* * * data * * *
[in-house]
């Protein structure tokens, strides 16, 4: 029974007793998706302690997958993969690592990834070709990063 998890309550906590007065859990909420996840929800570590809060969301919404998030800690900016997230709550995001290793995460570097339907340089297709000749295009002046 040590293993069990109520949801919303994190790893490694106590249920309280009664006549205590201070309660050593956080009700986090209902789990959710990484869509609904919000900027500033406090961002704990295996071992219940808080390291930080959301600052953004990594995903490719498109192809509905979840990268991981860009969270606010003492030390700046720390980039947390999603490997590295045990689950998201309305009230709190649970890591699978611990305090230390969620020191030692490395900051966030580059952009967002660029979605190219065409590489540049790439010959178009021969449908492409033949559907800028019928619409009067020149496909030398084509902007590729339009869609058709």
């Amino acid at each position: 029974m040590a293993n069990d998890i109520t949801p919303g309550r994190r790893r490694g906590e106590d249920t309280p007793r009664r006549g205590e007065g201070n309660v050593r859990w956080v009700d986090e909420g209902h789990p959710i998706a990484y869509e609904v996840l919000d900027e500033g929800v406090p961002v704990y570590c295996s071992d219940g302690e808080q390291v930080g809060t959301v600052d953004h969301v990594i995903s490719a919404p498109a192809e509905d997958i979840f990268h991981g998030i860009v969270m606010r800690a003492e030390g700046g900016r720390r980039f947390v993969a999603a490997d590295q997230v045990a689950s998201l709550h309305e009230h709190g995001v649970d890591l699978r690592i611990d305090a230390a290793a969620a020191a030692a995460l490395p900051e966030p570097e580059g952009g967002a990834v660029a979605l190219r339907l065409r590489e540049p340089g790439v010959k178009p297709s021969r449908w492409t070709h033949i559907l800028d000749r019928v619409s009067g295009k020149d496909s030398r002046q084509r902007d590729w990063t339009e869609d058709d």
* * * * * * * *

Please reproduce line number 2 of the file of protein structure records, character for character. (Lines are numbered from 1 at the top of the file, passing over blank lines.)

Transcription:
């Protein structure tokens, strides 16, 4: 029974007793998706302690997958993969690592990834070709990063 998890309550906590007065859990909420996840929800570590809060969301919404998030800690900016997230709550995001290793995460570097339907340089297709000749295009002046 040590293993069990109520949801919303994190790893490694106590249920309280009664006549205590201070309660050593956080009700986090209902789990959710990484869509609904919000900027500033406090961002704990295996071992219940808080390291930080959301600052953004990594995903490719498109192809509905979840990268991981860009969270606010003492030390700046720390980039947390999603490997590295045990689950998201309305009230709190649970890591699978611990305090230390969620020191030692490395900051966030580059952009967002660029979605190219065409590489540049790439010959178009021969449908492409033949559907800028019928619409009067020149496909030398084509902007590729339009869609058709």